How in the world do Naya decks fit many of these in? How do three (or more)-color control decks fit it? We don’t know for sure about post-rotation, but we can assume the mana certainly won’t be much better than it is now, since M14 doesn’t even have a cycle of duals. Unless people move to less color-intensive decks I see Mutavault dropping to under $10 from $15 now, at which point I suggest stocking up on them for sure.”

Now: Holding steady at $15, literally unchanged from the preorder price, another sign of a lack of product opened.

I see a big opportunity with Mutavault right now. I was right about it when it came out that it wouldn’t make a huge splash, but two-color decks are much more viable these days, and while the colorless mana can hurt you, I see this picking up play in this Standard. Trading in at the $13-15 range is not a bad play.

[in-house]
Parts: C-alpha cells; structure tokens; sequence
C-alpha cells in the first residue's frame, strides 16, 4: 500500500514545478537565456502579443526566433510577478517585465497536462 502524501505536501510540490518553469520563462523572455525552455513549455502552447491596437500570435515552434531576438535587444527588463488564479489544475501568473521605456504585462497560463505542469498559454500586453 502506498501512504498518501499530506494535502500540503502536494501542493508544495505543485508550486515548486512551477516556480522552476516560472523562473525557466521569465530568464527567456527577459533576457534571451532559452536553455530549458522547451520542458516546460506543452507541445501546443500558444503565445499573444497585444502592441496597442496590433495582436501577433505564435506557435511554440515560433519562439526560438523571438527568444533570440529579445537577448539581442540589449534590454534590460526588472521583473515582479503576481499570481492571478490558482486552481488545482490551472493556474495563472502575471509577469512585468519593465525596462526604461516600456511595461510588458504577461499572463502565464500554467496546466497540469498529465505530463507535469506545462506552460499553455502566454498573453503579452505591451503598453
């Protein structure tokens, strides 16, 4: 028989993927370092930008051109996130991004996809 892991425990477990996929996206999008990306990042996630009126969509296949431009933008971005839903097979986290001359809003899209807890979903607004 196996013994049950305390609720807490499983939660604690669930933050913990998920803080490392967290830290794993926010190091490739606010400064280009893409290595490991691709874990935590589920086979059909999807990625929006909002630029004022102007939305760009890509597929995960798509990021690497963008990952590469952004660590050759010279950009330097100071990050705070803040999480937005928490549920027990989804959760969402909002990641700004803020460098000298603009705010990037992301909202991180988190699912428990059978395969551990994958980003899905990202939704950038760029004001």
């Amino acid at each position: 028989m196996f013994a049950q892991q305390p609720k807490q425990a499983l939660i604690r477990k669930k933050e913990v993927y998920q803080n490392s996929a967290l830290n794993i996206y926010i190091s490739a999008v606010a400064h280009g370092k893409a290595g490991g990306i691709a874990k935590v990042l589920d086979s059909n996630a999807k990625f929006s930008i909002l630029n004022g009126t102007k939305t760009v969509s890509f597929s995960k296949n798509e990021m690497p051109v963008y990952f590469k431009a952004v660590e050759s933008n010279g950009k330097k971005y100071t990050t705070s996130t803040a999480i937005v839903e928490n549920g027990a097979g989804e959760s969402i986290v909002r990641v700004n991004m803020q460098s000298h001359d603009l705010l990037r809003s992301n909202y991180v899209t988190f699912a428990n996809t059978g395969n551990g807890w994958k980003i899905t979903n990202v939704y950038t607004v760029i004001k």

Savage Summoning

Then:

“I know people are talking about this, but they’re mostly wrong. This is not a $6 card.”

Now: $1 and on the way to bulk. Told you, Ryan.

Scavenging Ooze

Then:

“This will surely see a fair amount of play. I think it could drop to $10 or so in the next two months, but as we near Modern season I think this fluctuates between $14 and 20 or so from there. We’ll also see how much this sees play in Modern and how much that affects its price moving forward.”

Now: $15. This behaved exactly as I predicted, dropping to $12 before rising back up to its current price.

I also don’t think this is a bad pickup right now. These Modern staples from M14 could spike early next summer as we enter the PTQ season. That said, I think they’ll drop back down after that, as the end of the season runs pretty close to rotation. It’s at that point we’ll have our next opportunity to buy in.

Witchstalker

Then:“I think this will likely be a big part of the Hexproof deck, and actually improves it a bit. I think it could spike above the $6 it is now, but probably won’t stay that high. Post-rotation, I’m not sure if there are enough pieces for the deck to survive, and this could tank pretty hard if not.”